1.  Pledge per word (.01¢ per word is suggested).

2.  Pledge per post (24 throughout the day).

3.  Pledge per thing you’ve learned.  If a post teaches you something new, you donate your pledge amount.

4.  Bid to torture. Have a crafty challenge for me? Something new to make into crochet? Some sick geometric origami? Whatever you do, don’t make me go outside and do… things… like… …exercise. I will hate you. But if you bid enough, I might do it.

5. And always bid for crochet Cthulhu’s and FSM’s! They will be available throughout the week, and any that are not auctioned will be for sale near the end.

So if you need any more reasons to donate, stick around. I’m here all day.

This is post 19/24 of Ellen’s Blogathon in support of the Secular Student Alliance. Donate here!


Student groups, keep strong during summer!

This post originally appeared on the Humanist Community Project at Harvard‘s blog.

Hello all!

Dave Muscato here again with more practical advice for running your humanist group.

Today’s article is intended mostly for student group leaders, but I hope that non-student humanist groups will also find useful advice here.

So your semester is over, and you’ve wrapped up all of your group’s official business for the year. Does that mean your group goes on hiatus until the fall? Most certainly not! Summer is an ideal time for your group members to get to know each other on a more personal level, and to do types of activities that you don’t have time for during the year. The best part is, these activities don’t necessarily require much expense nor planning.

It’s likely that, as a student group, your meeting attendance will contract over the summer. That’s fine; contract with it! Instead of reserving a lecture hall or classroom each week, try meeting in a coffee shop, or playing pool, or going on a group bike ride on a local trail, or seeing a movie together and then chatting about it over dinner afterwards. Have a game night at someone’s apartment. Go to the local zoo. Try that new vegan restaurant. GO TO CONFERENCES TOGETHER. Try some touristy activities in your town or on a field trip to nearby towns. Go to an art show, or the ballet, or a rock concert.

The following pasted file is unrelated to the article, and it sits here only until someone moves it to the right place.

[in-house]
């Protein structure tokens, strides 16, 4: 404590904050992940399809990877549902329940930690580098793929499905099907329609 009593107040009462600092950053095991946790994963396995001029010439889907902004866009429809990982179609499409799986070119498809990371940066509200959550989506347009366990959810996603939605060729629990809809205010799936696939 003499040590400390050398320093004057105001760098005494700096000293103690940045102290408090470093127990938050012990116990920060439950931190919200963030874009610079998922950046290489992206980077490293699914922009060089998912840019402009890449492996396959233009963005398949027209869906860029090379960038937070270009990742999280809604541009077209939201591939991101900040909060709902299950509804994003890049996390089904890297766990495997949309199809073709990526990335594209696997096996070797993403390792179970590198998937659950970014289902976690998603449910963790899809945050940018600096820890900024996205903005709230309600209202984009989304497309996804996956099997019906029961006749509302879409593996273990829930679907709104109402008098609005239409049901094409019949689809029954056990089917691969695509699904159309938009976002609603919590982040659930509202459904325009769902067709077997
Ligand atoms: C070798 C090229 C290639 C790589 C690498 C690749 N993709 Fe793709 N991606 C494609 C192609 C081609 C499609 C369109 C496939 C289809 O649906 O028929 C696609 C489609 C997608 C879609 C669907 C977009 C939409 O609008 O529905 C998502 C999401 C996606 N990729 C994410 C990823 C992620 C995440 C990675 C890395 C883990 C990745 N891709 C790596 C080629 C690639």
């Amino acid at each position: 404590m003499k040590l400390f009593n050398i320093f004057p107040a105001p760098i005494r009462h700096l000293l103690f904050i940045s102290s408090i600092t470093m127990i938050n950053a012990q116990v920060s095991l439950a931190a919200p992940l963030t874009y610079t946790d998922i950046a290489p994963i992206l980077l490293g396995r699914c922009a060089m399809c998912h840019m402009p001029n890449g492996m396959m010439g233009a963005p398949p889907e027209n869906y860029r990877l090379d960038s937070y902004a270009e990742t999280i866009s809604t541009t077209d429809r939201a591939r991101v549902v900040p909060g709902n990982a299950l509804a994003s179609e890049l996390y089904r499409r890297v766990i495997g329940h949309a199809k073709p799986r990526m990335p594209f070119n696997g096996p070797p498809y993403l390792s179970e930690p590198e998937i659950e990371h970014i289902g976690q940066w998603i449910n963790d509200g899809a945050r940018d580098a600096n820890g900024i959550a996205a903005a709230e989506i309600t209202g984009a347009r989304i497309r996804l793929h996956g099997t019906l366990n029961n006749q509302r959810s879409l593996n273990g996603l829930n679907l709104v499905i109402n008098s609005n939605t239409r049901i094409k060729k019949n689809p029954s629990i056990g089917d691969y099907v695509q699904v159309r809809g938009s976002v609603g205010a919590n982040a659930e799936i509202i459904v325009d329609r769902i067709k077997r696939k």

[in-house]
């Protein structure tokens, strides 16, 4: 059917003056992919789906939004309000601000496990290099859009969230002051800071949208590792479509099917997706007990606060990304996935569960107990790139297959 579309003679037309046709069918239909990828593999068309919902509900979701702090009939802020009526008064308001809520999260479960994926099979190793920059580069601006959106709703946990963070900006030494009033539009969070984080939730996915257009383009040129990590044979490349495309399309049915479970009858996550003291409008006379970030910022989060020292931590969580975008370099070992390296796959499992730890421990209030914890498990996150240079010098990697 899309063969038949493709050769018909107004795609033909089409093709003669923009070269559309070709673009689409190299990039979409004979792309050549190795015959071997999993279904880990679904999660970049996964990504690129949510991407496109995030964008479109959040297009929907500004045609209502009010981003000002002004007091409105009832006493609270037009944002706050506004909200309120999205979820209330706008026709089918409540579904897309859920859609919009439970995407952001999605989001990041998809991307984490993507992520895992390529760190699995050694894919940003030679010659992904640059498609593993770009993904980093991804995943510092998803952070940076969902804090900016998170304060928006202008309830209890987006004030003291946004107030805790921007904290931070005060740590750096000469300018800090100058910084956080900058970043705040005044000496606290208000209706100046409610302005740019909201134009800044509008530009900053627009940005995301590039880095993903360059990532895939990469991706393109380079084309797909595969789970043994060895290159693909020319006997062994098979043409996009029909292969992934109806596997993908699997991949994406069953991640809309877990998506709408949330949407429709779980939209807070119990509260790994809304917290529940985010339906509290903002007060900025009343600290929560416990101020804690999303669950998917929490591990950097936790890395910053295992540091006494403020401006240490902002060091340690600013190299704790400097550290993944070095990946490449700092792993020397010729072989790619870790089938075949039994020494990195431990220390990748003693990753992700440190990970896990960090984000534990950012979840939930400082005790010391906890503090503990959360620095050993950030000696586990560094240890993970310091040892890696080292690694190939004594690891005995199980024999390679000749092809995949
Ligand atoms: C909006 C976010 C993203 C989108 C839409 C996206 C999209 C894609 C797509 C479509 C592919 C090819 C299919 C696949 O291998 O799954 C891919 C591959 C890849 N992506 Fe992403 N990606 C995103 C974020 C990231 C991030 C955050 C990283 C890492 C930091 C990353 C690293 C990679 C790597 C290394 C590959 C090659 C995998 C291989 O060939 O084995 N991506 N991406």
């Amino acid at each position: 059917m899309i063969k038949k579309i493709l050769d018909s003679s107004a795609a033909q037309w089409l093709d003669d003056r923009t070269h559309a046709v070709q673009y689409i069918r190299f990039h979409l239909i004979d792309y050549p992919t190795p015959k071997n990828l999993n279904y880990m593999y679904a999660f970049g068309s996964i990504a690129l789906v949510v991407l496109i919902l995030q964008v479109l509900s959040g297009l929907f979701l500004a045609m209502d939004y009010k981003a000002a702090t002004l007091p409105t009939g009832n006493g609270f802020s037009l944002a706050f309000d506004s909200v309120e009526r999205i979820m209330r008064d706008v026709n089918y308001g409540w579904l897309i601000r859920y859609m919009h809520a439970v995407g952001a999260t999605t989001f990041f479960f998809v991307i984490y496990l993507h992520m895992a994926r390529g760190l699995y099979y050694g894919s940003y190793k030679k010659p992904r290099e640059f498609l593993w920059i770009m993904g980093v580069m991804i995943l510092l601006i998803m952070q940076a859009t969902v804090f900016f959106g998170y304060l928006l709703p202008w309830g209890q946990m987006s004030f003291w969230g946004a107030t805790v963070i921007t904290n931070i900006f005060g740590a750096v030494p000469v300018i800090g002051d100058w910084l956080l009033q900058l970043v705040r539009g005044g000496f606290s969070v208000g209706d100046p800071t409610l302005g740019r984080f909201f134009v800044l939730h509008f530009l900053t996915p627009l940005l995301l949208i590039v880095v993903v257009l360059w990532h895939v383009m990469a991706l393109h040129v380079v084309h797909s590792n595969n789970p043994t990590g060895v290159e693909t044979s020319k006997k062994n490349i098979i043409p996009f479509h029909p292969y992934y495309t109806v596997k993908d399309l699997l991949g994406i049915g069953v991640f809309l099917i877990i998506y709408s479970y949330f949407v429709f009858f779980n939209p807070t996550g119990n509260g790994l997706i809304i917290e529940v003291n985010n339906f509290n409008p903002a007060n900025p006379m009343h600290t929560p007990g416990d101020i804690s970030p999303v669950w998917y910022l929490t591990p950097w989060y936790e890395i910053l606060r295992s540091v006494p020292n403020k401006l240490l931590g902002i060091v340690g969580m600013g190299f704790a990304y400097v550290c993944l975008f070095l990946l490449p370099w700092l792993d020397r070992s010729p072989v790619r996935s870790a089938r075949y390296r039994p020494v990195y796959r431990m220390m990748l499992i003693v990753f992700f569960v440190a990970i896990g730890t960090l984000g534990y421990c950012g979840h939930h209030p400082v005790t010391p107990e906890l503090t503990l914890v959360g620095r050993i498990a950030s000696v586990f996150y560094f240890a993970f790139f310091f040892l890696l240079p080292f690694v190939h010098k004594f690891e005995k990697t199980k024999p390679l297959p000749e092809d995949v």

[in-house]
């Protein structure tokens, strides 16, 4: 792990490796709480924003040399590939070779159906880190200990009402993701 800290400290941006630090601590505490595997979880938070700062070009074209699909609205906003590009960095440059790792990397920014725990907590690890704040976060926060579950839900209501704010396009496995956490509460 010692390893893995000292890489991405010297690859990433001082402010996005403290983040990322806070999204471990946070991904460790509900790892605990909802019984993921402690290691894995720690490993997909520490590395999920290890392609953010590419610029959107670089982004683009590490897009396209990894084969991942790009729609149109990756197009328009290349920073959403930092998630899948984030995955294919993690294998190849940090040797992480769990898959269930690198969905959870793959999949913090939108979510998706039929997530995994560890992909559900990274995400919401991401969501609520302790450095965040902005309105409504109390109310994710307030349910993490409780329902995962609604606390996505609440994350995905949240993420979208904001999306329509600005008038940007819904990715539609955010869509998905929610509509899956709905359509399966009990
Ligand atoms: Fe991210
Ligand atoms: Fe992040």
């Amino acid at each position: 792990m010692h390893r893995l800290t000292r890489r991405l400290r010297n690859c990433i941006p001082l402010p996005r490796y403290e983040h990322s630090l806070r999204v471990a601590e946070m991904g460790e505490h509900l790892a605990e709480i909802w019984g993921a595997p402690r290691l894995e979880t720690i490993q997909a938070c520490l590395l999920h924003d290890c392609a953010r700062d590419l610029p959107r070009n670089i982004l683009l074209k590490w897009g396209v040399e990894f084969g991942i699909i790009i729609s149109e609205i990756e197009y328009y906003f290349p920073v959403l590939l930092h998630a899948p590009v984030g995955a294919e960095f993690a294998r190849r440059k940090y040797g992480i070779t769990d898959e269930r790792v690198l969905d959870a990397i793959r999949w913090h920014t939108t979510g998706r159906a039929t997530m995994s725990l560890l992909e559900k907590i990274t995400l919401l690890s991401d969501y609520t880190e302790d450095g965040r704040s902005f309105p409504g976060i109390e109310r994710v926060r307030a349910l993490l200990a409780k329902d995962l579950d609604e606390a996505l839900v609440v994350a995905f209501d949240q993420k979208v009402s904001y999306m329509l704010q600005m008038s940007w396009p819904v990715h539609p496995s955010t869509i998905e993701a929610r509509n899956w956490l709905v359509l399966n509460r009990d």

In our group, SASHA, one of our members & former officers, Jeremy Locke, has been doing an amazing job of this: If you, as a group leader, are planning to spend the afternoon at a coffeeshop reading, don’t do it alone! Make an event invitation via your Facebook group or web calendar, and invite group members to join you for conversation. Even if only 2 or 3 members show up, it helps keep your group on your members’ minds. Name these events something official-sounding, like “[Group Name] Summer Event #1: Coffee at Java Joe’s” so that your members know a series of these are forthcoming. And keep it up!

The key to summer success is consistency. Make sure you have lots of events going on throughout the week, every week. These need not be noteworthy affairs; in fact it can be preferable if they’re not. It’s more important to keep your group going by having something going every single week. In 3.5-year history of our group, we have yet to miss a weekly gathering, even if it was just a handful of us playing pool, or going out to a local bar, and this has worked very well for us. Of course, if you have 20 people RSVP to your Facebook event for hanging out at a coffee shop, it makes more sense to start planning larger get-togethers, but summer is a great time to play things by ear, feel out your group’s preferences for activities later in the semester, and really build genuine friendships with people you may not have had much opportunity to bond with during the semester.

Your group is a great resource for friendships, not just between officers and members, but between members, too. I have seen relationships spring from like-minded people meeting among our members, and it makes my heart happy. Make use of this opportunity. The people you meet with and bond with during your college years are going to be in your memory–if not your active correspondence–for a lifetime. Make sure your group has as many opportunities to socialize during this downtime as possible.

In my next article, I will talk about what you can be doing to help prepare for your fall semester during the summer months. Until next time!

– Dave Muscato

The contents and opinions of this article are my own and do not necessarily represent the position of the Secular Student Alliance.